The aim is to make it as quick and easy to get through as possible. A new multi-storey car park (MSCP) is to be built in the valley across the road from the terminal: the two will be connected at check-in level by a glazed bridge. It is hoped inbound passengers will be able to transfer from plane to car park in 15min.
The 12-lane security area is glazed with open views and there is also a fast-track option. The airport has a rewards scheme, with discounts on things like lounge access and parking (the two lounges are impressive for an airport of its size: one has a “no children” area). There is also a no-smoking outside viewing and dining area at departures level.
The airport is very space-constrained (200ha) and surrounded by Green Belt land. Because of this, it has what officials believe is the largest block-park car park in Europe. Passengers hand over their cars to be professionally parked and the cars are parked tightly together in an optimal position to be moved to a collection area some hours before the passengers are due to return.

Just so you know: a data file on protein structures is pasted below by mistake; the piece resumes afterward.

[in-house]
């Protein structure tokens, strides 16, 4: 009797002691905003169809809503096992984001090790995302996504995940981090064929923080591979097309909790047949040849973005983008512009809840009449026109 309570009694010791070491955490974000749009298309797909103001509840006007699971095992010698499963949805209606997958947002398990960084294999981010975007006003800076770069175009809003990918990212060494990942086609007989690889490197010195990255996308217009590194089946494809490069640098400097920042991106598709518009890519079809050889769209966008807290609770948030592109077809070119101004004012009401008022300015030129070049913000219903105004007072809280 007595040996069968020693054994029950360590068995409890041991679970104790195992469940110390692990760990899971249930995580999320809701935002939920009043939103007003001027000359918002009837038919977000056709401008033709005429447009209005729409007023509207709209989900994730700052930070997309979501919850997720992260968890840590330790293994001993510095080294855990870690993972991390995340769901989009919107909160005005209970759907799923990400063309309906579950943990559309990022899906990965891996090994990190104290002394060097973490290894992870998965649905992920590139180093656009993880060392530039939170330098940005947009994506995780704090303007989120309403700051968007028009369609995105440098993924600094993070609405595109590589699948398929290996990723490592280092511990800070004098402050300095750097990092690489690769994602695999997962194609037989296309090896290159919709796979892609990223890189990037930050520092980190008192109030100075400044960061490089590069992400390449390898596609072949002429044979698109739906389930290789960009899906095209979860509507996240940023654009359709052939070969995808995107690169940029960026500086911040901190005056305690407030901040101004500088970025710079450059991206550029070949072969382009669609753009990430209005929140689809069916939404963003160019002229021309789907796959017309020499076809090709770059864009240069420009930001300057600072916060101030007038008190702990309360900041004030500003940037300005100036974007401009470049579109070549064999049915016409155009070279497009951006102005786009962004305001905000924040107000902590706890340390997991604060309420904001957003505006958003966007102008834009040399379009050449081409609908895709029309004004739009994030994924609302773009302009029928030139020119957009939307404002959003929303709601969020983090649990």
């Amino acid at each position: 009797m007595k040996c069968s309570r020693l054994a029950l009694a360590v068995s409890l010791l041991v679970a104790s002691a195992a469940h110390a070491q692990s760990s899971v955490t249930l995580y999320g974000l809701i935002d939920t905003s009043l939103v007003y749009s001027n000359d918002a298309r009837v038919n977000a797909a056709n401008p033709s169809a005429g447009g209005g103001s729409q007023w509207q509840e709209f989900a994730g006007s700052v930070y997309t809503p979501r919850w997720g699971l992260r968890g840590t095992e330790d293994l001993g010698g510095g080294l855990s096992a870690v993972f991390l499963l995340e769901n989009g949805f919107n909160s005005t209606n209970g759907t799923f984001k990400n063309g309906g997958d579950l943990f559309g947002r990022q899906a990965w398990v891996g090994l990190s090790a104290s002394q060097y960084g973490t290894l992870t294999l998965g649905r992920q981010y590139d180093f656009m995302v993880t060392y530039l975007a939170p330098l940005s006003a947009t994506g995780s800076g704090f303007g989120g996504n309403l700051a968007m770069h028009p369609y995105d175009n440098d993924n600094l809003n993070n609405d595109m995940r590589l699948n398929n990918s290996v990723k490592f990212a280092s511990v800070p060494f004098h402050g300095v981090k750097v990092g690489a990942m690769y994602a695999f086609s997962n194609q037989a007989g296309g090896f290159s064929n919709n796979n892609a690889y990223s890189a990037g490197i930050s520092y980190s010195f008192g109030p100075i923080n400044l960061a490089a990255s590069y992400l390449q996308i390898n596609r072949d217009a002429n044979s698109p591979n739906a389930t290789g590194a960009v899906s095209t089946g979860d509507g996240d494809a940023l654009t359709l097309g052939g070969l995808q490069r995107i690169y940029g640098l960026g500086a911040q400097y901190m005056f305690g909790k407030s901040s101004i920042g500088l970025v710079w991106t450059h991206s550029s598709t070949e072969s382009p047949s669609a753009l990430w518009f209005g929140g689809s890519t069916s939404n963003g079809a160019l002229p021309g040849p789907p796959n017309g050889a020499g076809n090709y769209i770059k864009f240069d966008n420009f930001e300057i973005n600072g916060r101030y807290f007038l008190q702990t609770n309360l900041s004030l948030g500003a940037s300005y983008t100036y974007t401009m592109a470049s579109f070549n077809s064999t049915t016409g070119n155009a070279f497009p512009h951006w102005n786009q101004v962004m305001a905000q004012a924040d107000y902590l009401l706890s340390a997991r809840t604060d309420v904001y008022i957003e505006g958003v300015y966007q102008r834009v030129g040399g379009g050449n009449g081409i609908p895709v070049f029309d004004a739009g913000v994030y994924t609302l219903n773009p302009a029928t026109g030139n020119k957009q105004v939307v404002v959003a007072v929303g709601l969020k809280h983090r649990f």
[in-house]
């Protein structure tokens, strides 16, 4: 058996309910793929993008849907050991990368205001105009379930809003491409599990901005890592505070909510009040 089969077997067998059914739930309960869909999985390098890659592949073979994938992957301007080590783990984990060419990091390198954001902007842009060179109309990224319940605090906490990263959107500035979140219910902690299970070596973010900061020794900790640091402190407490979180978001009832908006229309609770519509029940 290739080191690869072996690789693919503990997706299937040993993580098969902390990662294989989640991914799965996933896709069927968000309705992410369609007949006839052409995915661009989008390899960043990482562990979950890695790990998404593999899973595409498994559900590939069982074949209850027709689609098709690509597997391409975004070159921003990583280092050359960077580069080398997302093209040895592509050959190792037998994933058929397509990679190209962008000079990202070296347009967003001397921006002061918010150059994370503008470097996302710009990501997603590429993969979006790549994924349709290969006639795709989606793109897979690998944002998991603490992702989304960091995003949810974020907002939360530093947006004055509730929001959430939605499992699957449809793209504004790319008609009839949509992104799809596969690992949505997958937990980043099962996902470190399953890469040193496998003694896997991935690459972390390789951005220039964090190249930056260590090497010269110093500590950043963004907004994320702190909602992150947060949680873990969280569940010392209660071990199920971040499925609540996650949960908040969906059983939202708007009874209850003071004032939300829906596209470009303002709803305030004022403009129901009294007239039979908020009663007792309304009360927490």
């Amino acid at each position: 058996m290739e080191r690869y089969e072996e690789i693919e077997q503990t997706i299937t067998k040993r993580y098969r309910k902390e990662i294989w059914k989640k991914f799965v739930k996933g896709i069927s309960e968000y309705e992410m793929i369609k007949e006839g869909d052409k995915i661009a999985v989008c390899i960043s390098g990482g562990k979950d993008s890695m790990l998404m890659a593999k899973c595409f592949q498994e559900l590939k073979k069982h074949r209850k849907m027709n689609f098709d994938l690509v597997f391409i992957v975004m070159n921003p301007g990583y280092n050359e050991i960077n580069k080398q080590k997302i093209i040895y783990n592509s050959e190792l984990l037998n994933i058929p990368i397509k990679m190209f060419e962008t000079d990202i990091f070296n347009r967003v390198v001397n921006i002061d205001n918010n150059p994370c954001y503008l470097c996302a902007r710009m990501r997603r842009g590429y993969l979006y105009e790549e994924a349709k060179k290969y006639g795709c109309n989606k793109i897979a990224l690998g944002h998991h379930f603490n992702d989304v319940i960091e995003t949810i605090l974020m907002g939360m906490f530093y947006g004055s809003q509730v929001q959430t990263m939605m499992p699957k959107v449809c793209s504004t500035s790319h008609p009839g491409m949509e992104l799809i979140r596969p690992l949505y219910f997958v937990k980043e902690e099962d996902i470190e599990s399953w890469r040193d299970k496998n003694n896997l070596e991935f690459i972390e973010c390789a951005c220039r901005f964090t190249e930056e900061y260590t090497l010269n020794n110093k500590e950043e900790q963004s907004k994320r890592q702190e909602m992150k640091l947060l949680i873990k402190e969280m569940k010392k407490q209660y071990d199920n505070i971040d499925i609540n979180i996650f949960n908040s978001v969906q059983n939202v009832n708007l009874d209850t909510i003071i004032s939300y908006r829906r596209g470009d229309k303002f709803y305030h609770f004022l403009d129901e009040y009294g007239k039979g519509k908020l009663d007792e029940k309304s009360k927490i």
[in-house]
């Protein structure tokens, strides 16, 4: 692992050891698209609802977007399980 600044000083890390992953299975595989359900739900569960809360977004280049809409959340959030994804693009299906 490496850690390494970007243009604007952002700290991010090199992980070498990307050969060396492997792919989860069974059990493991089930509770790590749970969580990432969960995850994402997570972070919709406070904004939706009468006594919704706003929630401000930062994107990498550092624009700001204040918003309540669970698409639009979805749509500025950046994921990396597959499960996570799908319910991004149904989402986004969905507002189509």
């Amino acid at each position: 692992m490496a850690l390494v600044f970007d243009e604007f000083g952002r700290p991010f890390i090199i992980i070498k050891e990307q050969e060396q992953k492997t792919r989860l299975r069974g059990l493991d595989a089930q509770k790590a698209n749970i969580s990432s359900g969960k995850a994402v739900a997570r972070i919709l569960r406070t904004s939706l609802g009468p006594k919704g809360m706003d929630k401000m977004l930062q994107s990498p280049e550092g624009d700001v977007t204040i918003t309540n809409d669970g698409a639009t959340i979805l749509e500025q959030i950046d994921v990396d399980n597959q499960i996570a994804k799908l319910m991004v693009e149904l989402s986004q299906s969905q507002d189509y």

In the year up to the end of September, the airport saw more than 7m passengers – nearly 5m on scheduled international flights, and just over a million each on scheduled internal flights and charter flights. This is more than 4% up on last year, with the main growth being on scheduled international and charter flights.
The forecast for 2019 is around 9m, continuing the trend of sustained growth for all except one of the past 20 years. Growth has been driven partly by sustained investment in capacity – £200m-plus in the past six years – in extensions to the terminal, airside capacity improvements, and car parking including a new MSCP next to the new Hampton by Hilton hotel.
As noted above, access to the airport continues to be a major issue, with no direct rail connection and road connections having only a single carriageway in places. The CBI South West said recently access was a top priority.
The A1 Airport Flyer limited-stop bus runs to Bristol Temple Meads station and the city centre 24hr a day every 10-20min for much of the time; in the city environs, it uses a dedicated busway. In the past, it has been estimated that half of its passengers use rail to or from Bristol. It started as a minibus: now, double deckers need to be used to meet demand.
Another Airport Flyer service, the A3, goes to Weston Super Mare station hourly but not quite 24hr, though there are firm plans to run it 24hr and to add a stop at Worle station. A third, the A2, serves residential areas between the airport and central Bristol. These are all sponsored by the airport.